Note: This article is courtesy of Iris.xyz
By Bill Acheson
The proliferation of non-bank banking in the residential mortgage industry contributed to the great recession that began in 2008. Ironically, the consequences of the great recession have created the next phase of non-bank banking.
What is a non-bank bank?
So what is a non-bank bank? As defined by Wikipedia, a non-bank bank (also referred to as a non-bank financial institution (NBFI), is a financial institution that does not have a full banking license or is not supervised by a state or federal or banking regulatory agency.
A finance company that lends money for the purchase of a used car is a non-bank bank. An independent mortgage company making residential mortgages is another example. And how about online peer-to-peer lenders? Yep, that’s a non-bank bank, too – but more on that later.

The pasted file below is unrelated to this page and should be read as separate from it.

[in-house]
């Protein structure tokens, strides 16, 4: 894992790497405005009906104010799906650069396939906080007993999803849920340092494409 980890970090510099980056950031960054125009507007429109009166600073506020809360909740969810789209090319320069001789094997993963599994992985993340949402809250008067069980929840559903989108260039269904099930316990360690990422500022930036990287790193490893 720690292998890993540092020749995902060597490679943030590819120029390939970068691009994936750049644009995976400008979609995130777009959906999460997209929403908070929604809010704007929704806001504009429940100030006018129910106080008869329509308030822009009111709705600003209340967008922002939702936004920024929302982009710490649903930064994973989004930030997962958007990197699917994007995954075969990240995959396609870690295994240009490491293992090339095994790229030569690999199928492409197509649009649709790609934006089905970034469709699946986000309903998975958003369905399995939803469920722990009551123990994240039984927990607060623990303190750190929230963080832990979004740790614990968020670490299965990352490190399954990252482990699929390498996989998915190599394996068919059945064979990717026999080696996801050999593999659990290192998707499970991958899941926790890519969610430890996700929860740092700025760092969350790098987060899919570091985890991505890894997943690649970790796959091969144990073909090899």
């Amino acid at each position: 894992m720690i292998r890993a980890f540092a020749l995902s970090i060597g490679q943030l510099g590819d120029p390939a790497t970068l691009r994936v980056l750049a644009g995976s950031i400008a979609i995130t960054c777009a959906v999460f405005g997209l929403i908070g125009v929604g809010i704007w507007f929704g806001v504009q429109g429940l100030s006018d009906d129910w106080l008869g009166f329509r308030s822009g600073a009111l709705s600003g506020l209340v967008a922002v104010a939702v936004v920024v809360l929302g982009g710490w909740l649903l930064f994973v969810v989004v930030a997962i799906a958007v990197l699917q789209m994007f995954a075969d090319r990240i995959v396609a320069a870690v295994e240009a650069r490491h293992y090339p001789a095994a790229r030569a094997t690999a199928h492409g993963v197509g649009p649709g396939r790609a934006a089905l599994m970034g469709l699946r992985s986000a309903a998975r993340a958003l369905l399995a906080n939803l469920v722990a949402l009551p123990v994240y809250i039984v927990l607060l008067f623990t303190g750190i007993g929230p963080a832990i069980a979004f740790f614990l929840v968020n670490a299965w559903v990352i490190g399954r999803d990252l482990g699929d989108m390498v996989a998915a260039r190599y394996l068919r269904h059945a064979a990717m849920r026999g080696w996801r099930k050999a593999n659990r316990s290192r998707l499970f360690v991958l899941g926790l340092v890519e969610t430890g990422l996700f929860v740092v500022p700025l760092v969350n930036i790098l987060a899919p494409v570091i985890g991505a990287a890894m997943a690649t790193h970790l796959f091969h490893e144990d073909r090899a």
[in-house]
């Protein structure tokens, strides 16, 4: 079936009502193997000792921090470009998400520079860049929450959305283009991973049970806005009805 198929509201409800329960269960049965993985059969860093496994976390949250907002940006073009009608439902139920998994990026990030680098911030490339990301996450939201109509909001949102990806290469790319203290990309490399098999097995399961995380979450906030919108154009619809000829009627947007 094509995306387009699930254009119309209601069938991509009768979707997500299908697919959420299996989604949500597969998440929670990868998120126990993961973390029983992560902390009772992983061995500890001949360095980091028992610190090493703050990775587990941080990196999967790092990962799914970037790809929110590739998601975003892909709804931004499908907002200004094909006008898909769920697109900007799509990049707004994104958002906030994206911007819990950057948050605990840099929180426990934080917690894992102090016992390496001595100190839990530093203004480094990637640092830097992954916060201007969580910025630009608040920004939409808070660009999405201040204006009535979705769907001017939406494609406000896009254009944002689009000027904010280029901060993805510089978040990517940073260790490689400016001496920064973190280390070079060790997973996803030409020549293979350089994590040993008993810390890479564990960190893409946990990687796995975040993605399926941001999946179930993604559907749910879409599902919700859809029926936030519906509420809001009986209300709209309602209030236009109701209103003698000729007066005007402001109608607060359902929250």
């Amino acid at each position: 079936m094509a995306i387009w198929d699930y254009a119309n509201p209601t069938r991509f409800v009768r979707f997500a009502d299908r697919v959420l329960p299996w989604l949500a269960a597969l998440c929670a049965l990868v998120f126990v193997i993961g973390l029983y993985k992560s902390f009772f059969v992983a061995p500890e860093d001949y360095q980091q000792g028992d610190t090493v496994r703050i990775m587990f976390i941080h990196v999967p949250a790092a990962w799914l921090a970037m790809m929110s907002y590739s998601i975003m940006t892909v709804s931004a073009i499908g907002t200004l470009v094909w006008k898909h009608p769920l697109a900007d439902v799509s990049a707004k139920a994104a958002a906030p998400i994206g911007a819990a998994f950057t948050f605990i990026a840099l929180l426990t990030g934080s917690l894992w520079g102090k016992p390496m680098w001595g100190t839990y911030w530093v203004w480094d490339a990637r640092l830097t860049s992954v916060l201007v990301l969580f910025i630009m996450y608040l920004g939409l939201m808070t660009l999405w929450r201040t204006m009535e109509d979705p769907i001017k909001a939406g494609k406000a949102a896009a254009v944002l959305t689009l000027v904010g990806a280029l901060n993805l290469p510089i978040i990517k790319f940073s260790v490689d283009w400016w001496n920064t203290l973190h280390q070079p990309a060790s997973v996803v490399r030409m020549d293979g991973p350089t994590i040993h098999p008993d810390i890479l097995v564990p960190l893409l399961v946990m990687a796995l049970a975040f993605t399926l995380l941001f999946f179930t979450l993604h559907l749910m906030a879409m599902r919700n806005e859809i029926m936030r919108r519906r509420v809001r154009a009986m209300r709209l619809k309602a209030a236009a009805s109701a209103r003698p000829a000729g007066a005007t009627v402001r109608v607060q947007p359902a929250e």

Back to the Future
America’s traditional banking industry, as represented by state and federally chartered banks whose deposits are state or federally insured, has changed significantly since the great recession. Two of the primary changes impacting traditional banks stem directly from the aftermath of the great recession: 1) increased capital requirements and 2) increased regulation. More capital (and changes to the way capital is calculated) and more restrictions on lending and investing activities should, in theory, equate to stronger banks, a stronger banking system, and more financial resilience during the next economic downturn.